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Sollum

Competitive games and locked frame rates

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Replying to the original post, because I think some aspects haven't been explored fully:

 

"Recently i've been watching a lot of material on fighting and other competitive games. [...] Games like Diablo 3 also have "Frame" counter. But how do they go about precision? How do they ensure that frame A is equal to frame B and C?"

There's a lot of difference between a competitive fighting game from the old Street Fighter tradition, and the wider world of action games like Diablo. With the former, frame durations are important as the hitboxes vary based on the animation frame and in those cases work can be done to keep the frame rate consistent. With the latter, times are what are important and it doesn't matter so much what happens on each frame or how long the frames are.

 

"I code games for Android and I switched to "time" based calculations instead of frame based long ago. "

Another problem that you have is Android is notoriously bad as a real-time operating system, so anything that relies on precise timing at low latencies - including frame-based fighting games - is likely to struggle.

 

"How do big developers ensure that no frame skips happen and 1 frame is always the same length? "

Firstly, they don't deploy their game on Android. :D

Secondly, it's relatively common to set your game to run at a constant 60 (or 30) frames per second, to write logic that assumes this, and to tweak the graphics settings and assets to ensure that this is what happens on the target hardware. For the most part, console game developers aren't worrying too much about the "fix your timestep" concept.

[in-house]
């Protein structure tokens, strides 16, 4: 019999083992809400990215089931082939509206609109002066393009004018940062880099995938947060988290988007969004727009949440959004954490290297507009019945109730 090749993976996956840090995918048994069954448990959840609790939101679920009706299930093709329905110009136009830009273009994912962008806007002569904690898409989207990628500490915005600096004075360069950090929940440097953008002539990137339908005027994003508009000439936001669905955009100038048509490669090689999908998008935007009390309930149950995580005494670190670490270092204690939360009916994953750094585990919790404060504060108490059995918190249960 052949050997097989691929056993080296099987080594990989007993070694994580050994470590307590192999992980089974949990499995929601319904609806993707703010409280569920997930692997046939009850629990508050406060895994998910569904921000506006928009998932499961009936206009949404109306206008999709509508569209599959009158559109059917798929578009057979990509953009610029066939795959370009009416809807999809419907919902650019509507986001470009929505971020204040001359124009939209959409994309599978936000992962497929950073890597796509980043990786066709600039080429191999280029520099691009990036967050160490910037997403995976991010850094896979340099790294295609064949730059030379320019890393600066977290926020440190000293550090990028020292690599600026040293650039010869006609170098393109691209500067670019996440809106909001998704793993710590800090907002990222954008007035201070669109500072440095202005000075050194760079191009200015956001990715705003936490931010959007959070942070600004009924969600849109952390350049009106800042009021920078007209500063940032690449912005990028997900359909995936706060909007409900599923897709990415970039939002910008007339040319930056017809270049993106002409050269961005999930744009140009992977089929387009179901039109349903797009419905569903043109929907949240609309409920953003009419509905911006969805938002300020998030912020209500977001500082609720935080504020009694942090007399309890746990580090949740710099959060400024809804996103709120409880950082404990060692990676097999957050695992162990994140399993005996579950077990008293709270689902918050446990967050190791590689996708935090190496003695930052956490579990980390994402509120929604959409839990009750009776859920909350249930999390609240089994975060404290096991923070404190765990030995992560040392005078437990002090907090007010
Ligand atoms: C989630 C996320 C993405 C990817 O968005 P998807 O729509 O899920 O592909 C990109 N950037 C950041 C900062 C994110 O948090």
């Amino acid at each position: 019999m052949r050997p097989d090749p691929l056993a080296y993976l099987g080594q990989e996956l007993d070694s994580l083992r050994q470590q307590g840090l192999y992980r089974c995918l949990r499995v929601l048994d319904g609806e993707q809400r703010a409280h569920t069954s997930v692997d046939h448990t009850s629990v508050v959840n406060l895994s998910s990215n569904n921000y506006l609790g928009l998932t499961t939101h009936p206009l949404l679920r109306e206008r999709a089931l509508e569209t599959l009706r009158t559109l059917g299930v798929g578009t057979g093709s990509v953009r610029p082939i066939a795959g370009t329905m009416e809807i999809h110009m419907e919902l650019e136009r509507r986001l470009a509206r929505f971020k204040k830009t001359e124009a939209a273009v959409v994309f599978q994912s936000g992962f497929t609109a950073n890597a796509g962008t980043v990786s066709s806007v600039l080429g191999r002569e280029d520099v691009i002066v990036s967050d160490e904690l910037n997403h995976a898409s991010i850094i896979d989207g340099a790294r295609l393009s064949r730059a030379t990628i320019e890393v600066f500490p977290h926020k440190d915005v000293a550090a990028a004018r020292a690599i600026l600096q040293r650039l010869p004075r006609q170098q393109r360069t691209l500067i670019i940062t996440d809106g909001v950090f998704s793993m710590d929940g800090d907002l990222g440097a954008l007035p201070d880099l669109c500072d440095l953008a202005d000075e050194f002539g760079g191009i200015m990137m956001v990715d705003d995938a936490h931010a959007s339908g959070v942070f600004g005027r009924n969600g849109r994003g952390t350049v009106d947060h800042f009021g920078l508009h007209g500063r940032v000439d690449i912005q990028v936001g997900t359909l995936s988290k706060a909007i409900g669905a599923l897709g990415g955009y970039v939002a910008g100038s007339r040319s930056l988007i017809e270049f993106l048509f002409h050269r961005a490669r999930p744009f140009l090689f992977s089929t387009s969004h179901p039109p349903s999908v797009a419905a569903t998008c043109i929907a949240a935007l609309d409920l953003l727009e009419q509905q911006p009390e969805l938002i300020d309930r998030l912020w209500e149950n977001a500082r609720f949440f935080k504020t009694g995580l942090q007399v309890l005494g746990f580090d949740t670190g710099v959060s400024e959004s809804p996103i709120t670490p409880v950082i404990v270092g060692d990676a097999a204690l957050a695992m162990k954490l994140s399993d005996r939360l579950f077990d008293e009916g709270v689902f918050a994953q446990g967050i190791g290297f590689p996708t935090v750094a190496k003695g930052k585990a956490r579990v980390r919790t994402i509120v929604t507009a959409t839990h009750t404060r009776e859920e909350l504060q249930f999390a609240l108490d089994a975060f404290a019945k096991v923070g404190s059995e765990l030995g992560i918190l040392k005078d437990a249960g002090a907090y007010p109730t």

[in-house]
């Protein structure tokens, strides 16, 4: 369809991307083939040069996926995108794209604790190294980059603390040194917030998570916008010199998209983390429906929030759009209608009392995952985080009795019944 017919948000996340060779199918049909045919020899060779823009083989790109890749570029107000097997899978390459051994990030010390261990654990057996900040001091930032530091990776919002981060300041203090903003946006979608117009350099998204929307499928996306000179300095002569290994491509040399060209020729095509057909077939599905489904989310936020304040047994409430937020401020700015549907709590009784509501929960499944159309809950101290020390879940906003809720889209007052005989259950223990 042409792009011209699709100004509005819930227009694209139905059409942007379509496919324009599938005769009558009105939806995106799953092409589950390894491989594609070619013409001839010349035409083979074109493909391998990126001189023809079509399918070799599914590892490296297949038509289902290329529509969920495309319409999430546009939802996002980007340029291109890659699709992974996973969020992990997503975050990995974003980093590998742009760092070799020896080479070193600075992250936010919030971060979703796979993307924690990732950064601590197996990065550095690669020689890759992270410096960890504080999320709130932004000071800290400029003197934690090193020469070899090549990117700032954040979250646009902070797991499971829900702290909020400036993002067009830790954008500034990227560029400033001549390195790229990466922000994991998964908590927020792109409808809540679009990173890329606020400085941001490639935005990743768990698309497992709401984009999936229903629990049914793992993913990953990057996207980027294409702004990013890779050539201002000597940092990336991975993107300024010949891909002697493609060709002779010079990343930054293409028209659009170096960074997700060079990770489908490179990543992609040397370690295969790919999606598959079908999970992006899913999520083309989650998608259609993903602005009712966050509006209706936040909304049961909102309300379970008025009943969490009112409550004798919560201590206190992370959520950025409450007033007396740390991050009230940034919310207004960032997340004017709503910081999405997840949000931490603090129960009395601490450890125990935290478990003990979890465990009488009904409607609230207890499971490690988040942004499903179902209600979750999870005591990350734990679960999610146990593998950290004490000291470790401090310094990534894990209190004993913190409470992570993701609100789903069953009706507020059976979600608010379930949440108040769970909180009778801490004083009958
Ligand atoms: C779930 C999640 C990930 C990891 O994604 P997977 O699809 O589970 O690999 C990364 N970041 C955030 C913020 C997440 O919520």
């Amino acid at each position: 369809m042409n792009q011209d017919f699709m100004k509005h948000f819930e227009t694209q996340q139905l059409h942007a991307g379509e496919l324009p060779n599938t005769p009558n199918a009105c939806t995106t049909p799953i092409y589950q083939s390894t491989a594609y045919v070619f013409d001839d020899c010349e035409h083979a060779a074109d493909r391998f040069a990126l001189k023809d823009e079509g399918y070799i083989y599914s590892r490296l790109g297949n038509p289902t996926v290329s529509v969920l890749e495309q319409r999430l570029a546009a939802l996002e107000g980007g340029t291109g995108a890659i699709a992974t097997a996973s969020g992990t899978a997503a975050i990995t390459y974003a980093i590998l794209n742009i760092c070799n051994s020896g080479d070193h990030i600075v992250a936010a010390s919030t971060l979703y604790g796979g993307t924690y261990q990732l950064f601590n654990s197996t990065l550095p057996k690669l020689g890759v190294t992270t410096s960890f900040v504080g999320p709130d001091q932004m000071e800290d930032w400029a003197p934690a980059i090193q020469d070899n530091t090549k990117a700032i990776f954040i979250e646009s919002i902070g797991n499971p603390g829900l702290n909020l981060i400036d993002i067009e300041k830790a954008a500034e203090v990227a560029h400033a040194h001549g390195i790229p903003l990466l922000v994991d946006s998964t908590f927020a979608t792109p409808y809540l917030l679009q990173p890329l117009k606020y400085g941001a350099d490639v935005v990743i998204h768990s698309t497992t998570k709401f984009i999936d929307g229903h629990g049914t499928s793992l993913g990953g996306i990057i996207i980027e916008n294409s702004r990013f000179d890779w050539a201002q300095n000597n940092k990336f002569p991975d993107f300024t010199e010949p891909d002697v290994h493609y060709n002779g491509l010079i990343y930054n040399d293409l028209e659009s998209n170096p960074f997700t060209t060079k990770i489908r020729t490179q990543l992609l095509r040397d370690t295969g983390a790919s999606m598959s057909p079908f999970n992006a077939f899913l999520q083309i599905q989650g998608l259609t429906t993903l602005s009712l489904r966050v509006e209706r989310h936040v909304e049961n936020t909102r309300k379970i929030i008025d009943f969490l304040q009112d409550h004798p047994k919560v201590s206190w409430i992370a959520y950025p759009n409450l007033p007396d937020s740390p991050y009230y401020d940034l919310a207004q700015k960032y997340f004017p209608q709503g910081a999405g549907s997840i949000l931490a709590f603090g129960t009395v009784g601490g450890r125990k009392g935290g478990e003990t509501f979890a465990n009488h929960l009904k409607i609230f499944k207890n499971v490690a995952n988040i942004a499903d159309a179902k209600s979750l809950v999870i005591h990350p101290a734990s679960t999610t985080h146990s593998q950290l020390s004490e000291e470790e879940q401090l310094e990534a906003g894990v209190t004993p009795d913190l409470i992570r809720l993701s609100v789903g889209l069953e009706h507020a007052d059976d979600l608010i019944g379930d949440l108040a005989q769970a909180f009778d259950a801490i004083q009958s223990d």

On PC-oriented titles, where there are a larger range of devices and performance, you do have to start thinking about making the simulation more deterministic, e.g. with fixed-rate physics/logic updates, and variable-rate rendering. That's been covered in the other posts in this thread. The key issue there is that gameplay proceeds in equal-sized chunks even if what is seen on screen is not. It also tends to rule out pixel-perfect sprite-based collisions. Luckily, most PC games don't want or need that capability.

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Thanks for all the replies!

On 4/12/2018 at 4:34 PM, Kylotan said:

...

Another problem that you have is Android is notoriously bad as a real-time operating system, so anything that relies on precise timing at low latencies - including frame-based fighting games - is likely to struggle.

...

Firstly, they don't deploy their game on Android. :D

...

I was guessing that might be the case, but was unwilling to admit :(
Garbage collection makes a lot of spikes for frame based games.

Thinking of switching to PC based game for next project. Android is a great platform plagued with a lot of money milking crap :(

LibGDX offers a nice solution to make projects for both Android and PC, tho i don't think its possible to create a descent action game due to nature of JVMs across the board.

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